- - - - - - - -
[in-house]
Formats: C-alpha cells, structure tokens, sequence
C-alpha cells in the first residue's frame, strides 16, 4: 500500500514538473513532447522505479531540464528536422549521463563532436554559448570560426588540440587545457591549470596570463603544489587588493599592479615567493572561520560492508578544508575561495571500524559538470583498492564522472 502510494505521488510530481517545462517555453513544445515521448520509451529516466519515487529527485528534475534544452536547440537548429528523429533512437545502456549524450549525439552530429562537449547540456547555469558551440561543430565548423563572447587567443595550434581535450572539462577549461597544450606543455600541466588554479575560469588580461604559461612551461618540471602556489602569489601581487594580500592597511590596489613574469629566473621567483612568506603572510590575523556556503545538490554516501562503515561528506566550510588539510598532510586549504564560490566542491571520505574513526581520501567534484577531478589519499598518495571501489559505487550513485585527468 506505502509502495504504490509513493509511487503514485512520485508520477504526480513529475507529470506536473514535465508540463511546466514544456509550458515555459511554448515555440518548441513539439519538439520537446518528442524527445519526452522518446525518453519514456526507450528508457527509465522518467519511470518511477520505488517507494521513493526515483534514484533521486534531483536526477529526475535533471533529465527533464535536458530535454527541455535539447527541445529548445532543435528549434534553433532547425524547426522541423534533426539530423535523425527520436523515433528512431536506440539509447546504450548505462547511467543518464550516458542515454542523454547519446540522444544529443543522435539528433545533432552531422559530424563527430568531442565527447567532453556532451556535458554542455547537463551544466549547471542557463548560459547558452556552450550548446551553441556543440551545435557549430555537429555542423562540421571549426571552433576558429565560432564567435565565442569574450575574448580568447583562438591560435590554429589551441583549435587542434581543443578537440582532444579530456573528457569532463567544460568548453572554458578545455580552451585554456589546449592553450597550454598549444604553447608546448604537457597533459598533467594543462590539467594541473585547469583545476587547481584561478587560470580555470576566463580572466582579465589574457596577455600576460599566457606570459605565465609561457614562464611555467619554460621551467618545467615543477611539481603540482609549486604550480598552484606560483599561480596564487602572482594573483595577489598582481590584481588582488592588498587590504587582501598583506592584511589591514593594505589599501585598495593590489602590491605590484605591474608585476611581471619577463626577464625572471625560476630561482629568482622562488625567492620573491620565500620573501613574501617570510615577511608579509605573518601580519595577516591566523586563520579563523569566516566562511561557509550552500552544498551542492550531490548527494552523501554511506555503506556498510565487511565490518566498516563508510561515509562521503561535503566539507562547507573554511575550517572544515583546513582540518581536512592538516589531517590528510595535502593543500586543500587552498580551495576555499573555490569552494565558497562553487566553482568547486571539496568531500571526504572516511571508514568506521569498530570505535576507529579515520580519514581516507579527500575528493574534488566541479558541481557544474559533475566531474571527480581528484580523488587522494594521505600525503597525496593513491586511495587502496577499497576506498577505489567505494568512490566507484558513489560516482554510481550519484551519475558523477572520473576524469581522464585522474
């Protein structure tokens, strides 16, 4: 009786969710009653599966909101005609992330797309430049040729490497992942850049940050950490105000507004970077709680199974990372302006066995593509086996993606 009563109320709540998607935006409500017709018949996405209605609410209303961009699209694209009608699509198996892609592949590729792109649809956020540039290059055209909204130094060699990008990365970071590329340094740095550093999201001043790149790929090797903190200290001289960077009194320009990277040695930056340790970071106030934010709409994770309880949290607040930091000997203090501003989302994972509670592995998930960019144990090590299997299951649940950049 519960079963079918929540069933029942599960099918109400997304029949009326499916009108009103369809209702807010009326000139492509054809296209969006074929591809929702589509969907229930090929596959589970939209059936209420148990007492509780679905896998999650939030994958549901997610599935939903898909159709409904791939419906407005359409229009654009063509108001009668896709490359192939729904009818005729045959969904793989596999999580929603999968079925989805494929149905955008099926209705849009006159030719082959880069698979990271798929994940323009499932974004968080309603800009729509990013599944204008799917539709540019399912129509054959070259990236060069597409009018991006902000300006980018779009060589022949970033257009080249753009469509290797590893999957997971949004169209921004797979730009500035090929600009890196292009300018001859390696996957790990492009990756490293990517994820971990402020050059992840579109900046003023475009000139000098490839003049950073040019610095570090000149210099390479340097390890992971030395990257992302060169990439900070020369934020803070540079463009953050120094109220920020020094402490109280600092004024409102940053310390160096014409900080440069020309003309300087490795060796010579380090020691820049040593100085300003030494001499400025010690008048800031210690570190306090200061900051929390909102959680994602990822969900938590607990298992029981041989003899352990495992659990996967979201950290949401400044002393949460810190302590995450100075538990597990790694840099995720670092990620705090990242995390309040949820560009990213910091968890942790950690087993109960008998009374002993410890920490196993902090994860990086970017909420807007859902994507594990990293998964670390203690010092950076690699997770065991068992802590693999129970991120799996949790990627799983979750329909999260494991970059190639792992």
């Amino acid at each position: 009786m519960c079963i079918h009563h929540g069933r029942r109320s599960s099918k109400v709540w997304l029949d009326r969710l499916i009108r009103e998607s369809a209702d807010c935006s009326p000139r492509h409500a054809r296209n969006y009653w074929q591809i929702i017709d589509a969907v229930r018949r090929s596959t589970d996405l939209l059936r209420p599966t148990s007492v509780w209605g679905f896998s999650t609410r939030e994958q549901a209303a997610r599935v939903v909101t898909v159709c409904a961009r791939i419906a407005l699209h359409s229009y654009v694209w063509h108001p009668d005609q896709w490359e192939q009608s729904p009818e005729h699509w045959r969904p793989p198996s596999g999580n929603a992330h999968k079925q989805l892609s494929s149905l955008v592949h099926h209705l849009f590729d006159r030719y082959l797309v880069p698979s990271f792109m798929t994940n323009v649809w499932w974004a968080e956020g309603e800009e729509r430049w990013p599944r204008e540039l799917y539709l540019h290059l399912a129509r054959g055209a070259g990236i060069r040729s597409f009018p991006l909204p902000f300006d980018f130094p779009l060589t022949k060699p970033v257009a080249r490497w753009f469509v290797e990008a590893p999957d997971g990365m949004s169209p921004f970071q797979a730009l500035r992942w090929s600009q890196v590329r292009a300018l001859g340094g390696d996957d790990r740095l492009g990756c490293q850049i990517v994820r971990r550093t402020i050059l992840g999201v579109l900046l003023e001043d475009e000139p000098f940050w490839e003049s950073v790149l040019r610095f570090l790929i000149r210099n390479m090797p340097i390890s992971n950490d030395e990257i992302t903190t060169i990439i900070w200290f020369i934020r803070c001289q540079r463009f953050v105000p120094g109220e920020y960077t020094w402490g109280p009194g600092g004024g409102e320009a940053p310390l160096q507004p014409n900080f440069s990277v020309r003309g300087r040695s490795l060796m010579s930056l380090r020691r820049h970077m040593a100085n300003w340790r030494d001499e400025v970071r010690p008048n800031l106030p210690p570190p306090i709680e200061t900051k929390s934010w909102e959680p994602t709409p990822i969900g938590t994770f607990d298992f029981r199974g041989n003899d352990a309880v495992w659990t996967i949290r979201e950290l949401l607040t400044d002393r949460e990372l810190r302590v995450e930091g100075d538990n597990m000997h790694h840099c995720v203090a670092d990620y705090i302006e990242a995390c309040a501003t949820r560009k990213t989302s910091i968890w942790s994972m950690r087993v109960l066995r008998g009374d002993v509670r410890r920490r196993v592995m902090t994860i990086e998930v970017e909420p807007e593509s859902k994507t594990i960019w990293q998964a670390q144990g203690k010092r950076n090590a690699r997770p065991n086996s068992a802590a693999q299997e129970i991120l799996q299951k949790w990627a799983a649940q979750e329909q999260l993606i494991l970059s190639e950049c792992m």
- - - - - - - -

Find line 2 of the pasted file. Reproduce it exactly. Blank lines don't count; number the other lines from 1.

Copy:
Formats: C-alpha cells, structure tokens, sequence